Syringomyelia information

James Little jwl128 at u.washington.edu
Sat Apr 22 08:44:16 EST 1995


Ben,
	I would be interested to learn more about diffusion weighted MRI 
and magnetization transfer contrast.  It seems that we need to better 
describe the anatomy and the physiology of the damage and recovery which 
result in syringomyelia.  The neurologic decline which results includes 
damage to white matter long-tracts, interneurons in the intermediate gray 
and motoneurons in the ventral horn.  The nature of the damage may 
include demyelination and neuronal degeneration.  Recovery may involve 
remyelination or reactive synaptogenesis in the spinal cord or motor axon 
sprouting and reinnervation in the periphery.  With electrophysiologic 
studies, we see evidence of both upper and lower motoneuron damage and 
evidence of compensatory reinnervation in the periphery.  It seems likely 
we will need a combination of imaging and electrophysiologic studies to 
monitor syringomyelia.


On 17 Apr 1995, Ben Inglis wrote:

> 
> In article 100000 at carson.u.washington.edu, James Little <jwl128 at u.washington.edu> writes:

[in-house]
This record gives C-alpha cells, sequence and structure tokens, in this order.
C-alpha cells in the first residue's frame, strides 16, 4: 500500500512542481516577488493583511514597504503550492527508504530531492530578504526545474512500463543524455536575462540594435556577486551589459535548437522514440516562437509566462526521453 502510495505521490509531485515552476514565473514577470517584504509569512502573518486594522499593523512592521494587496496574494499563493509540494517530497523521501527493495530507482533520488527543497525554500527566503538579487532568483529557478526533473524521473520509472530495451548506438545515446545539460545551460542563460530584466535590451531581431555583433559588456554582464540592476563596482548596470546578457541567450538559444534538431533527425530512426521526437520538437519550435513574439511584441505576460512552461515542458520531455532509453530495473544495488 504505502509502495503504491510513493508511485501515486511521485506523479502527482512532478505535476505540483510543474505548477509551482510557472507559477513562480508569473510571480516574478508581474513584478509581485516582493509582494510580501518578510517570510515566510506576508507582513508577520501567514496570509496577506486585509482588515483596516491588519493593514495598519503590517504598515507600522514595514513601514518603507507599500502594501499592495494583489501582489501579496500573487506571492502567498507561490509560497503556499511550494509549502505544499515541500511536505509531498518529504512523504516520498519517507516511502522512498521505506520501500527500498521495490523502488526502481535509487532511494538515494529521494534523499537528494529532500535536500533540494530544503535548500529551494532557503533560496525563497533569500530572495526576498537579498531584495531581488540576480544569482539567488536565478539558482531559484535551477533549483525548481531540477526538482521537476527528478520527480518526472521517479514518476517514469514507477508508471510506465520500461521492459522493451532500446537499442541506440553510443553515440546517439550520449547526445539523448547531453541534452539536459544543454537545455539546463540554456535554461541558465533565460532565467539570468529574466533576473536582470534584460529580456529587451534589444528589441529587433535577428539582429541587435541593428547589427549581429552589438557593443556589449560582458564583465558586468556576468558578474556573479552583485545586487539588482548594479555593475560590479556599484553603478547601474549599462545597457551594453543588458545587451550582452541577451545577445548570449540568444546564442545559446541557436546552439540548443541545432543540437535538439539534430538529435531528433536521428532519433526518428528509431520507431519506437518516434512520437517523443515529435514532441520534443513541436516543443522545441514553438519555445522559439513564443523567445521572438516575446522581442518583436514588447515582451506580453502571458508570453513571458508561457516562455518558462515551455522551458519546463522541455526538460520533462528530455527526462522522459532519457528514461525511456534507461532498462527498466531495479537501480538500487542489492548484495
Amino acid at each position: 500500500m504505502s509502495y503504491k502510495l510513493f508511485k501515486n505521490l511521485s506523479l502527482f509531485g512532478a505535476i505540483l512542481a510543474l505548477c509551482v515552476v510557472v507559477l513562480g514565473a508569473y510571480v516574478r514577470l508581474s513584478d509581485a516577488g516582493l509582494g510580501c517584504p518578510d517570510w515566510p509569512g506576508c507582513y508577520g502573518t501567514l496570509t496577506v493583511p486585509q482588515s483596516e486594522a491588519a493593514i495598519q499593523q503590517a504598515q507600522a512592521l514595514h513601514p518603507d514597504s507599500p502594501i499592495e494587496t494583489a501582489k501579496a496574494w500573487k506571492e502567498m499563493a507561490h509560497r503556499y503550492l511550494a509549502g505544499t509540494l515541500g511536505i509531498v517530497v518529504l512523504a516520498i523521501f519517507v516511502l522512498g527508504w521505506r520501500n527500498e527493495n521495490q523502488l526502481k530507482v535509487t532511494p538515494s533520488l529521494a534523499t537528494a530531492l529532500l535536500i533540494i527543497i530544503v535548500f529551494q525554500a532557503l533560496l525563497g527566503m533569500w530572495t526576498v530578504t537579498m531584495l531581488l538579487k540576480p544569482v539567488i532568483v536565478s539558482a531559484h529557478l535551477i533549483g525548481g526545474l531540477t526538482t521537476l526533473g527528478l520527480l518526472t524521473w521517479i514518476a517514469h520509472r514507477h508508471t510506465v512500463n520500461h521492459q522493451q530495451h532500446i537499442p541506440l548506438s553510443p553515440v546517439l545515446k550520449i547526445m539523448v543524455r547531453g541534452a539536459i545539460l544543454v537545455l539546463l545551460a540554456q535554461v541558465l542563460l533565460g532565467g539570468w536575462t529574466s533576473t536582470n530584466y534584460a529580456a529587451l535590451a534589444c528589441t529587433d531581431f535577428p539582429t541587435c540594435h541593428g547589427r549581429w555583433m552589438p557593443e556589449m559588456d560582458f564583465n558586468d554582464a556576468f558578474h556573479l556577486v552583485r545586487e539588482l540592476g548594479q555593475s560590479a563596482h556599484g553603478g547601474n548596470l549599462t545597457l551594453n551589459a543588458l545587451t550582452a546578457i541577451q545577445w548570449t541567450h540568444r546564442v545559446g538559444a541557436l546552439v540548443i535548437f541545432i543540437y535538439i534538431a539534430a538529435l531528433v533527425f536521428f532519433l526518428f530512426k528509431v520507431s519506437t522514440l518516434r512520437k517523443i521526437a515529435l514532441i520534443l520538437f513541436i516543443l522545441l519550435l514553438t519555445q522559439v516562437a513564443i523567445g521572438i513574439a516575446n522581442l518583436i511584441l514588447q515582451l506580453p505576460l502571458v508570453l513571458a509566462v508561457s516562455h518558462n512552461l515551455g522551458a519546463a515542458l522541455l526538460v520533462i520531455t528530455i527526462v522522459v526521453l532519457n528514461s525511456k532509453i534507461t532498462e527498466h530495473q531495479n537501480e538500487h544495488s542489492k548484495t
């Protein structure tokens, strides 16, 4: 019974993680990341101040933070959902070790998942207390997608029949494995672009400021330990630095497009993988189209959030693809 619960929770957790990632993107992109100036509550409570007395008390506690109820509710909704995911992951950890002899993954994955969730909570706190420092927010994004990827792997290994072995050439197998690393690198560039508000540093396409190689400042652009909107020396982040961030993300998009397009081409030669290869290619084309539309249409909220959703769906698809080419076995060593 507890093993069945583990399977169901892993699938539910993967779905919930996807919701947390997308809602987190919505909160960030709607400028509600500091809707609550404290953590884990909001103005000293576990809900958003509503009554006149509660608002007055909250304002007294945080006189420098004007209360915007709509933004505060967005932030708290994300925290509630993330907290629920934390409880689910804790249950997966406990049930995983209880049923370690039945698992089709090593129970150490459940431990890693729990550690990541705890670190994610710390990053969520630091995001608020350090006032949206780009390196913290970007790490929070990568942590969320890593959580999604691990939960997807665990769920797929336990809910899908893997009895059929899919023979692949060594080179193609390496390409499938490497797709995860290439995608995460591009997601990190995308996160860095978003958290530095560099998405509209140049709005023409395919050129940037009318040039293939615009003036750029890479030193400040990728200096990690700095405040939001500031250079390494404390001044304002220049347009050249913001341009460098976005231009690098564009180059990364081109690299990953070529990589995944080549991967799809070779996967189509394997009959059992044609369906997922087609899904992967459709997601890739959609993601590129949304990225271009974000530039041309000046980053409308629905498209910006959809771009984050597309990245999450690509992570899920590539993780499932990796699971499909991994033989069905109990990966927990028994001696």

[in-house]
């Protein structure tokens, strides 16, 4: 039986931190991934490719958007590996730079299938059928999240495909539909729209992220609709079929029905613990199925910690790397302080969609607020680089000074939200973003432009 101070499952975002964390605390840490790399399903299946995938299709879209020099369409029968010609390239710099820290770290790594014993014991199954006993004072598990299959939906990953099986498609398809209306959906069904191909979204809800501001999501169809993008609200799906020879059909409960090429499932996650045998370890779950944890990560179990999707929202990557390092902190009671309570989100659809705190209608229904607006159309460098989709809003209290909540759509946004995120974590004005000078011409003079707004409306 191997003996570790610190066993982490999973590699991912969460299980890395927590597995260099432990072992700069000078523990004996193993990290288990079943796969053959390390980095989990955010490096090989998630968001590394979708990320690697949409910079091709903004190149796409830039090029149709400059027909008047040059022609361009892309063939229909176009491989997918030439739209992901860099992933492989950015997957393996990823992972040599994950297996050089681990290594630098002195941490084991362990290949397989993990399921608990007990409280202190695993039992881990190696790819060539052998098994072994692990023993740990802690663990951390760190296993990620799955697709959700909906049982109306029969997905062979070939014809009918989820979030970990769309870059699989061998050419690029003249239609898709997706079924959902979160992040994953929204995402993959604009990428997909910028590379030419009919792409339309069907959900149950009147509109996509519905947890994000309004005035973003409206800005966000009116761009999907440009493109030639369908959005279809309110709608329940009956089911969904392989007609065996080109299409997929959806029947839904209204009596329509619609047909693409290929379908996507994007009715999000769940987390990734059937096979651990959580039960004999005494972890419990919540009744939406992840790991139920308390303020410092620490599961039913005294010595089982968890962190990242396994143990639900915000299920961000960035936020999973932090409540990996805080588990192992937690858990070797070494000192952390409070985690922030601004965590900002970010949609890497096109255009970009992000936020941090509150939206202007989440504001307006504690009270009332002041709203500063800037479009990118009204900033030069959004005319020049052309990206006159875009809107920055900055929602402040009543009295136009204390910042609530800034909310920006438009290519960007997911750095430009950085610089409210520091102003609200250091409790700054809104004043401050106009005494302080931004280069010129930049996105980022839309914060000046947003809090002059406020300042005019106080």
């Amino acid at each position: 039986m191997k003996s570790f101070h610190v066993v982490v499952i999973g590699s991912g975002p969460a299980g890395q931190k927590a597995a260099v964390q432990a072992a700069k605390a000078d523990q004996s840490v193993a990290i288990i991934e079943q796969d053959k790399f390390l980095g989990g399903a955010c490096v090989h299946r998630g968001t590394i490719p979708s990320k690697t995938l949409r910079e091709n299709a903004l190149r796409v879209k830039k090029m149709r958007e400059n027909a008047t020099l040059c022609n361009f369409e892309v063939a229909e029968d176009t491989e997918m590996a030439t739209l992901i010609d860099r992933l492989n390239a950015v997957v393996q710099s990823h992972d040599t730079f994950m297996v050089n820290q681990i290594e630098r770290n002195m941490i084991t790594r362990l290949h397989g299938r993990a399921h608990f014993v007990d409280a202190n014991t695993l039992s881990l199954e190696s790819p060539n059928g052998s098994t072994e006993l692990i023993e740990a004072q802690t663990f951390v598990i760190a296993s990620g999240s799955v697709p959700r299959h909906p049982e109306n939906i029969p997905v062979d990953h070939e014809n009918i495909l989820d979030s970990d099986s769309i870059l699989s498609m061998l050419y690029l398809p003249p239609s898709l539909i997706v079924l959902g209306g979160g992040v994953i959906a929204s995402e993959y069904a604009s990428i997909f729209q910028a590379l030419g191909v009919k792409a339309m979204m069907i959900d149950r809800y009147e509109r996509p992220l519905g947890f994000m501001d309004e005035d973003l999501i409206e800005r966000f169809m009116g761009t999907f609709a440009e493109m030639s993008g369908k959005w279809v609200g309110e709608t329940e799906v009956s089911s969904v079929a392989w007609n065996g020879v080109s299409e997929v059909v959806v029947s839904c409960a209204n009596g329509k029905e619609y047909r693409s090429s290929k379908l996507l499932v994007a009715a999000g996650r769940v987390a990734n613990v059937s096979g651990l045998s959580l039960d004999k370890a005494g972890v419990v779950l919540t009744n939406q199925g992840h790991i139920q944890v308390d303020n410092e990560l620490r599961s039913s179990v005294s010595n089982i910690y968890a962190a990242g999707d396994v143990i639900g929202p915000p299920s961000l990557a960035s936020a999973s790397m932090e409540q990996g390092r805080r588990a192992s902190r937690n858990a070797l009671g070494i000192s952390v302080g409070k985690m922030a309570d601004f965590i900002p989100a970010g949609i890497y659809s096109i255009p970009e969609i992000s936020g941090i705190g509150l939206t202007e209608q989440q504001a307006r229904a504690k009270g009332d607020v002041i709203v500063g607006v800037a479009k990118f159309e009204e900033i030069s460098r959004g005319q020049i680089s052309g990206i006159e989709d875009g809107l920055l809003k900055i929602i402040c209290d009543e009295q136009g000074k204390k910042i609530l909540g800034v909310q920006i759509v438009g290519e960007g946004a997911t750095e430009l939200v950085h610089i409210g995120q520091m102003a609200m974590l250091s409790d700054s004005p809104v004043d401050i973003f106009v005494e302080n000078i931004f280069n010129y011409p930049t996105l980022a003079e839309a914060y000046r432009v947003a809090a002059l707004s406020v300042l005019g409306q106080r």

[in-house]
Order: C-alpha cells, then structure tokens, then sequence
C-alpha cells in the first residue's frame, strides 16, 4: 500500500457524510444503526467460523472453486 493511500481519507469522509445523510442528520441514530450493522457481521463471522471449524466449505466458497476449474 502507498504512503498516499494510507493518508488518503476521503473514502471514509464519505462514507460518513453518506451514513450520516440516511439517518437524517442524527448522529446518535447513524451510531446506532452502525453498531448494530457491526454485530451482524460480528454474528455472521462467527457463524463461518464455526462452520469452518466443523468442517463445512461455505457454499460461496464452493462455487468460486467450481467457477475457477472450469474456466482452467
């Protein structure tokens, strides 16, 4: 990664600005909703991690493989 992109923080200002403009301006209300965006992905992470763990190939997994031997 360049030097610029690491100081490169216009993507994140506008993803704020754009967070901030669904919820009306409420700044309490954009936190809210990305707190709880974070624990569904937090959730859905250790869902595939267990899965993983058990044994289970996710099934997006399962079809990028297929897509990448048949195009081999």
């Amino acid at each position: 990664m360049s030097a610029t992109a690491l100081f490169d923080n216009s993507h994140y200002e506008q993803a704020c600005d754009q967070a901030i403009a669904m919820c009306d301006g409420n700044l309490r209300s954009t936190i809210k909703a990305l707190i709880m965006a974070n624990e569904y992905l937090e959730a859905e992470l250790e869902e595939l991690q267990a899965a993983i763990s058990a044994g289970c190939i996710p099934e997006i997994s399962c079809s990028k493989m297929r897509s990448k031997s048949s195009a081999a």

> >	MRI readily demonstrates cysts or syrinxes in the spinal cord but
> >serial MRI does not readily distinguish cysts or syrinxes which are
> >producing ongoing neurologic decline from those which are not producing 
> >ongoing neurologic decline.  Other neurophysiologic measures are needed 
> >to monitor the neurologic status of syringomyelia patients.
> 
> 
> Have you considered diffusion weighted MRI or magnetization transfer contrast?
> Preliminary indications (some recent literature, some recent data I've acquired)
> are that one or both of these contrast mechanisms can provide much earlier
> detection of demyelination, for example, than conventional (T1 and/or T2)
> weighted sequences.  We are specifically gearing towards detecting Wallerian/
> retrograde degeneration and quantifying spared white matter in an injury (or
> syringomyelia).  Does this help?  Would you use MRI as a method of choice if 
> you could, e.g. for its non-invasiveness?
> 
> Ben
> 
> 
> 



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